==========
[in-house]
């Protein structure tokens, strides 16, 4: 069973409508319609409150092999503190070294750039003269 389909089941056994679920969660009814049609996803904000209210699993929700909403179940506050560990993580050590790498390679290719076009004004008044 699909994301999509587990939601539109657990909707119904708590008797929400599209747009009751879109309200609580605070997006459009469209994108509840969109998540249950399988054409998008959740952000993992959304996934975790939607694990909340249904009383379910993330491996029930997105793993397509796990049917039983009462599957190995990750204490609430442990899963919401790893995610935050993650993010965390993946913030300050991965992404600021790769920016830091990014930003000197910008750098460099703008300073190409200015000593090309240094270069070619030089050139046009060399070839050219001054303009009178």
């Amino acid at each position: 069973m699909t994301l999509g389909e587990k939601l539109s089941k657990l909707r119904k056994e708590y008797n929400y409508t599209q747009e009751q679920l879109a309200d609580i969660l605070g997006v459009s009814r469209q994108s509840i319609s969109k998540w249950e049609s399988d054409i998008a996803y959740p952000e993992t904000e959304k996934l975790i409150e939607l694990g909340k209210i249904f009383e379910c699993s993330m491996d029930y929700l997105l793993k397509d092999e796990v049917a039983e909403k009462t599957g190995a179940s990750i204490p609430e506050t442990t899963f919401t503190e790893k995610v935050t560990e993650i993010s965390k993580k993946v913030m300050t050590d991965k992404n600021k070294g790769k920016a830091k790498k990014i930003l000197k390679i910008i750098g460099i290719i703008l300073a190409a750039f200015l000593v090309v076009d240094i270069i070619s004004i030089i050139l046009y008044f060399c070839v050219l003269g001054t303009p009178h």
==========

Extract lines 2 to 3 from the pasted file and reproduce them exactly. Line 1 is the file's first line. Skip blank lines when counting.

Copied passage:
């Protein structure tokens, strides 16, 4: 069973409508319609409150092999503190070294750039003269 389909089941056994679920969660009814049609996803904000209210699993929700909403179940506050560990993580050590790498390679290719076009004004008044 699909994301999509587990939601539109657990909707119904708590008797929400599209747009009751879109309200609580605070997006459009469209994108509840969109998540249950399988054409998008959740952000993992959304996934975790939607694990909340249904009383379910993330491996029930997105793993397509796990049917039983009462599957190995990750204490609430442990899963919401790893995610935050993650993010965390993946913030300050991965992404600021790769920016830091990014930003000197910008750098460099703008300073190409200015000593090309240094270069070619030089050139046009060399070839050219001054303009009178």
């Amino acid at each position: 069973m699909t994301l999509g389909e587990k939601l539109s089941k657990l909707r119904k056994e708590y008797n929400y409508t599209q747009e009751q679920l879109a309200d609580i969660l605070g997006v459009s009814r469209q994108s509840i319609s969109k998540w249950e049609s399988d054409i998008a996803y959740p952000e993992t904000e959304k996934l975790i409150e939607l694990g909340k209210i249904f009383e379910c699993s993330m491996d029930y929700l997105l793993k397509d092999e796990v049917a039983e909403k009462t599957g190995a179940s990750i204490p609430e506050t442990t899963f919401t503190e790893k995610v935050t560990e993650i993010s965390k993580k993946v913030m300050t050590d991965k992404n600021k070294g790769k920016a830091k790498k990014i930003l000197k390679i910008i750098g460099i290719i703008l300073a190409a750039f200015l000593v090309v076009d240094i270069i070619s004004i030089i050139l046009y008044f060399c070839v050219l003269g001054t303009p009178h």